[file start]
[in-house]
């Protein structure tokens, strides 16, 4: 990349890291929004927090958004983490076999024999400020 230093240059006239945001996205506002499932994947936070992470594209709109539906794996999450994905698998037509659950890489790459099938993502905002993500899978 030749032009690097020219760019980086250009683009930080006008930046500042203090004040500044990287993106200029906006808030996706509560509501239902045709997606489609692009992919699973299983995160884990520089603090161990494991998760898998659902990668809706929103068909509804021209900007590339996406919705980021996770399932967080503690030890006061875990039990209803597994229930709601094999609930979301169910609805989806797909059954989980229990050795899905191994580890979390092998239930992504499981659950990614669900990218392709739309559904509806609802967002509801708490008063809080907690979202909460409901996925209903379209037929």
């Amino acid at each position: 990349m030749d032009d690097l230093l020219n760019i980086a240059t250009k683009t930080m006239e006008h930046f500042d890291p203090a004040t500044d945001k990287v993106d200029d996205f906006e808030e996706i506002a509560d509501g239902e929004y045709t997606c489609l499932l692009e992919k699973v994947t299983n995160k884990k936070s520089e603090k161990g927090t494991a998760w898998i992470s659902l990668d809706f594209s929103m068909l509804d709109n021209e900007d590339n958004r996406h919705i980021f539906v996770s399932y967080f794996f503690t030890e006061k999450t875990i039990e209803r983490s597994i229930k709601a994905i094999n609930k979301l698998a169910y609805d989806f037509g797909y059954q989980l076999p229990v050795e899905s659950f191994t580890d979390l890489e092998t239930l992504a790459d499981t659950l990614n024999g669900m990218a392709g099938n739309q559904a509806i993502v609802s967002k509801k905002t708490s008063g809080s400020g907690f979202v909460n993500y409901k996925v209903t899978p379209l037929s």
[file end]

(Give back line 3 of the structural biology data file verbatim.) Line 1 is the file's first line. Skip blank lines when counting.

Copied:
């Amino acid at each position: 990349m030749d032009d690097l230093l020219n760019i980086a240059t250009k683009t930080m006239e006008h930046f500042d890291p203090a004040t500044d945001k990287v993106d200029d996205f906006e808030e996706i506002a509560d509501g239902e929004y045709t997606c489609l499932l692009e992919k699973v994947t299983n995160k884990k936070s520089e603090k161990g927090t494991a998760w898998i992470s659902l990668d809706f594209s929103m068909l509804d709109n021209e900007d590339n958004r996406h919705i980021f539906v996770s399932y967080f794996f503690t030890e006061k999450t875990i039990e209803r983490s597994i229930k709601a994905i094999n609930k979301l698998a169910y609805d989806f037509g797909y059954q989980l076999p229990v050795e899905s659950f191994t580890d979390l890489e092998t239930l992504a790459d499981t659950l990614n024999g669900m990218a392709g099938n739309q559904a509806i993502v609802s967002k509801k905002t708490s008063g809080s400020g907690f979202v909460n993500y409901k996925v209903t899978p379209l037929s």